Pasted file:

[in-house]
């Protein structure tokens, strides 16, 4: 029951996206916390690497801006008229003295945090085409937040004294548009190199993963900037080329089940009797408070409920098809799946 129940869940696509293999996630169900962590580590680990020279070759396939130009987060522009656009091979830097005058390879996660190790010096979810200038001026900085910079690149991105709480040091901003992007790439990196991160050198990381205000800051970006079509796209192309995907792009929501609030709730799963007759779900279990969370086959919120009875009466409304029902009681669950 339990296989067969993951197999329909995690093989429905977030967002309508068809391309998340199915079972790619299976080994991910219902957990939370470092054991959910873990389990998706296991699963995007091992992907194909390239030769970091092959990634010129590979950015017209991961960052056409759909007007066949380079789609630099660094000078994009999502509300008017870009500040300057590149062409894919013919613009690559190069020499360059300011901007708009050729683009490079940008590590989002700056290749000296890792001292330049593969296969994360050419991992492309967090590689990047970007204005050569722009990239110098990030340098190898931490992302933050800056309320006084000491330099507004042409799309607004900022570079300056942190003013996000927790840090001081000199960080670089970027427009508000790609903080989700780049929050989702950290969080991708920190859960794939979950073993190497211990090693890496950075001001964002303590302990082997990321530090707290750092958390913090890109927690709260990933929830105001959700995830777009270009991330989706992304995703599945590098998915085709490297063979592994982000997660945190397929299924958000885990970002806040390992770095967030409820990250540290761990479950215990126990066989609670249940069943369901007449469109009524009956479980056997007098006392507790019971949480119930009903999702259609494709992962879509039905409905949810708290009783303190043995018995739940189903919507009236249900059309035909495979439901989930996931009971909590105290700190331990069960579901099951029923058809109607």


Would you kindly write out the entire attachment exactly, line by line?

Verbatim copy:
[in-house]
């Protein structure tokens, strides 16, 4: 029951996206916390690497801006008229003295945090085409937040004294548009190199993963900037080329089940009797408070409920098809799946 129940869940696509293999996630169900962590580590680990020279070759396939130009987060522009656009091979830097005058390879996660190790010096979810200038001026900085910079690149991105709480040091901003992007790439990196991160050198990381205000800051970006079509796209192309995907792009929501609030709730799963007759779900279990969370086959919120009875009466409304029902009681669950 339990296989067969993951197999329909995690093989429905977030967002309508068809391309998340199915079972790619299976080994991910219902957990939370470092054991959910873990389990998706296991699963995007091992992907194909390239030769970091092959990634010129590979950015017209991961960052056409759909007007066949380079789609630099660094000078994009999502509300008017870009500040300057590149062409894919013919613009690559190069020499360059300011901007708009050729683009490079940008590590989002700056290749000296890792001292330049593969296969994360050419991992492309967090590689990047970007204005050569722009990239110098990030340098190898931490992302933050800056309320006084000491330099507004042409799309607004900022570079300056942190003013996000927790840090001081000199960080670089970027427009508000790609903080989700780049929050989702950290969080991708920190859960794939979950073993190497211990090693890496950075001001964002303590302990082997990321530090707290750092958390913090890109927690709260990933929830105001959700995830777009270009991330989706992304995703599945590098998915085709490297063979592994982000997660945190397929299924958000885990970002806040390992770095967030409820990250540290761990479950215990126990066989609670249940069943369901007449469109009524009956479980056997007098006392507790019971949480119930009903999702259609494709992962879509039905409905949810708290009783303190043995018995739940189903919507009236249900059309035909495979439901989930996931009971909590105290700190331990069960579901099951029923058809109607």